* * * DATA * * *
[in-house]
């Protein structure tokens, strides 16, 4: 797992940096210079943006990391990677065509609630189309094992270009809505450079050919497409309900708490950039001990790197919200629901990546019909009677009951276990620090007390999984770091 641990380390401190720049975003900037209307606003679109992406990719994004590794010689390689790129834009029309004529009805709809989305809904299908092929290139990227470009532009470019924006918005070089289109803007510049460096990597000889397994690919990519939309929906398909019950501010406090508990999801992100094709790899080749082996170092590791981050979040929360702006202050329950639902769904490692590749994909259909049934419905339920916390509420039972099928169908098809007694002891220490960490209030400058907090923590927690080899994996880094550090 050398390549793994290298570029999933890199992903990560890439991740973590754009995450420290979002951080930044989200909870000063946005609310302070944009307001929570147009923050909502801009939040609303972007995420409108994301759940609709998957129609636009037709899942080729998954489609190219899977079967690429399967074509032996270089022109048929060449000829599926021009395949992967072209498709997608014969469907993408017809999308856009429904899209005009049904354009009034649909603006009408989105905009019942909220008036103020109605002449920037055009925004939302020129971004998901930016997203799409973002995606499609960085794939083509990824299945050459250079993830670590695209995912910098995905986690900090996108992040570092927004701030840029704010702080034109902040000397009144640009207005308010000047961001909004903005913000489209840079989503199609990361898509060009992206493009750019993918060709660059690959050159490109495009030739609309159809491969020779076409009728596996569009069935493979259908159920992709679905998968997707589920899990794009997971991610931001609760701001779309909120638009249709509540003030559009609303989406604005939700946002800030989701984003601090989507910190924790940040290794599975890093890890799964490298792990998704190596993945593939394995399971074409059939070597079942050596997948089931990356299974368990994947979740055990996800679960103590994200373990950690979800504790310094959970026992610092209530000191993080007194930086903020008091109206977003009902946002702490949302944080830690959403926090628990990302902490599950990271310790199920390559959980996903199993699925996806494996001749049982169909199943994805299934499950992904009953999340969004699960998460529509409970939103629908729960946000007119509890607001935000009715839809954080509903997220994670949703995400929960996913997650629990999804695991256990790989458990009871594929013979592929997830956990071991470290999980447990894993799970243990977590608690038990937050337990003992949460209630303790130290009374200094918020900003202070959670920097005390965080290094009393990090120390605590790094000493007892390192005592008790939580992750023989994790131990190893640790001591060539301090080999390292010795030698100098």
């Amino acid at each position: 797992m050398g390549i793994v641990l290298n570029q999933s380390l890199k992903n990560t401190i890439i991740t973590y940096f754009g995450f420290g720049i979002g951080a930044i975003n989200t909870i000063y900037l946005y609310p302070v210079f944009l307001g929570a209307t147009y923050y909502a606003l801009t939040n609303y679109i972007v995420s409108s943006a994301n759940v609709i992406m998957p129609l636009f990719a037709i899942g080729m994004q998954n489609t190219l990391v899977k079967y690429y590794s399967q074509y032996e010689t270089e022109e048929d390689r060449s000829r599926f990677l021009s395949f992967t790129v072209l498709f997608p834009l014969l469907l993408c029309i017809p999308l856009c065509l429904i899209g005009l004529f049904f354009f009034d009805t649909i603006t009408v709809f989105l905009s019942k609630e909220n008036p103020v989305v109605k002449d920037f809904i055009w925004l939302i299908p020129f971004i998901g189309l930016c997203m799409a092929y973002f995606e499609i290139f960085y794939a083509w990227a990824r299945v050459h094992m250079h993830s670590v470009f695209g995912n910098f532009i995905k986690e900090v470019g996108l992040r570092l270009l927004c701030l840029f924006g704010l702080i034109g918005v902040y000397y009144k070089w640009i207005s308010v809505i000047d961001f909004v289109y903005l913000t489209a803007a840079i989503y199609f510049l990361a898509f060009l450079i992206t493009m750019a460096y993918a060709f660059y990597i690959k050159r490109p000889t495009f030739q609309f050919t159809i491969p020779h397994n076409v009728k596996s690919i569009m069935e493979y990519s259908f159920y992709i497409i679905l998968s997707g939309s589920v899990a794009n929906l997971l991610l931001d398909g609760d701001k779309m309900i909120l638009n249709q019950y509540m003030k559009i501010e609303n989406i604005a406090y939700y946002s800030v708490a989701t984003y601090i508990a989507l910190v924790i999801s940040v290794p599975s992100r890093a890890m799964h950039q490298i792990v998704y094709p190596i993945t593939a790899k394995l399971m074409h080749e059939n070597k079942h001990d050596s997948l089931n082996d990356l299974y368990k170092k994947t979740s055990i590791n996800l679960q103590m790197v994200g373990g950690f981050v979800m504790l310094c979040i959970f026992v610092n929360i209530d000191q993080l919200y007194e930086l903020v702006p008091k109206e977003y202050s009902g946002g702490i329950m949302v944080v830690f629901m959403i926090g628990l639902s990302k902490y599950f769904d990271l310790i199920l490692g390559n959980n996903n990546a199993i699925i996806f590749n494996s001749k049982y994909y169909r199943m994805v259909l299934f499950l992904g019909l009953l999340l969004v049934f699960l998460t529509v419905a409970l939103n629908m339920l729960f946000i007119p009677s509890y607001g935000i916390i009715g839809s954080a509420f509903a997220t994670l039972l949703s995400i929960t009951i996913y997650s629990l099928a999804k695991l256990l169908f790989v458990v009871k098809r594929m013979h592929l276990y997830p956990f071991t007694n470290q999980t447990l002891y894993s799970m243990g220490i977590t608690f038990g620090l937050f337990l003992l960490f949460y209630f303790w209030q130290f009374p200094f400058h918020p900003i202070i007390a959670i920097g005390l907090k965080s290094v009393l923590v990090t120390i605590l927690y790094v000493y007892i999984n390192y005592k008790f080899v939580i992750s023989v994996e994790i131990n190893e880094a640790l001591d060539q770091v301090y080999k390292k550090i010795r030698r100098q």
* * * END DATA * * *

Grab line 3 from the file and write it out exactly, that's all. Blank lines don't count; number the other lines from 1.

């Amino acid at each position: 797992m050398g390549i793994v641990l290298n570029q999933s380390l890199k992903n990560t401190i890439i991740t973590y940096f754009g995450f420290g720049i979002g951080a930044i975003n989200t909870i000063y900037l946005y609310p302070v210079f944009l307001g929570a209307t147009y923050y909502a606003l801009t939040n609303y679109i972007v995420s409108s943006a994301n759940v609709i992406m998957p129609l636009f990719a037709i899942g080729m994004q998954n489609t190219l990391v899977k079967y690429y590794s399967q074509y032996e010689t270089e022109e048929d390689r060449s000829r599926f990677l021009s395949f992967t790129v072209l498709f997608p834009l014969l469907l993408c029309i017809p999308l856009c065509l429904i899209g005009l004529f049904f354009f009034d009805t649909i603006t009408v709809f989105l905009s019942k609630e909220n008036p103020v989305v109605k002449d920037f809904i055009w925004l939302i299908p020129f971004i998901g189309l930016c997203m799409a092929y973002f995606e499609i290139f960085y794939a083509w990227a990824r299945v050459h094992m250079h993830s670590v470009f695209g995912n910098f532009i995905k986690e900090v470019g996108l992040r570092l270009l927004c701030l840029f924006g704010l702080i034109g918005v902040y000397y009144k070089w640009i207005s308010v809505i000047d961001f909004v289109y903005l913000t489209a803007a840079i989503y199609f510049l990361a898509f060009l450079i992206t493009m750019a460096y993918a060709f660059y990597i690959k050159r490109p000889t495009f030739q609309f050919t159809i491969p020779h397994n076409v009728k596996s690919i569009m069935e493979y990519s259908f159920y992709i497409i679905l998968s997707g939309s589920v899990a794009n929906l997971l991610l931001d398909g609760d701001k779309m309900i909120l638009n249709q019950y509540m003030k559009i501010e609303n989406i604005a406090y939700y946002s800030v708490a989701t984003y601090i508990a989507l910190v924790i999801s940040v290794p599975s992100r890093a890890m799964h950039q490298i792990v998704y094709p190596i993945t593939a790899k394995l399971m074409h080749e059939n070597k079942h001990d050596s997948l089931n082996d990356l299974y368990k170092k994947t979740s055990i590791n996800l679960q103590m790197v994200g373990g950690f981050v979800m504790l310094c979040i959970f026992v610092n929360i209530d000191q993080l919200y007194e930086l903020v702006p008091k109206e977003y202050s009902g946002g702490i329950m949302v944080v830690f629901m959403i926090g628990l639902s990302k902490y599950f769904d990271l310790i199920l490692g390559n959980n996903n990546a199993i699925i996806f590749n494996s001749k049982y994909y169909r199943m994805v259909l299934f499950l992904g019909l009953l999340l969004v049934f699960l998460t529509v419905a409970l939103n629908m339920l729960f946000i007119p009677s509890y607001g935000i916390i009715g839809s954080a509420f509903a997220t994670l039972l949703s995400i929960t009951i996913y997650s629990l099928a999804k695991l256990l169908f790989v458990v009871k098809r594929m013979h592929l276990y997830p956990f071991t007694n470290q999980t447990l002891y894993s799970m243990g220490i977590t608690f038990g620090l937050f337990l003992l960490f949460y209630f303790w209030q130290f009374p200094f400058h918020p900003i202070i007390a959670i920097g005390l907090k965080s290094v009393l923590v990090t120390i605590l927690y790094v000493y007892i999984n390192y005592k008790f080899v939580i992750s023989v994996e994790i131990n190893e880094a640790l001591d060539q770091v301090y080999k390292k550090i010795r030698r100098q």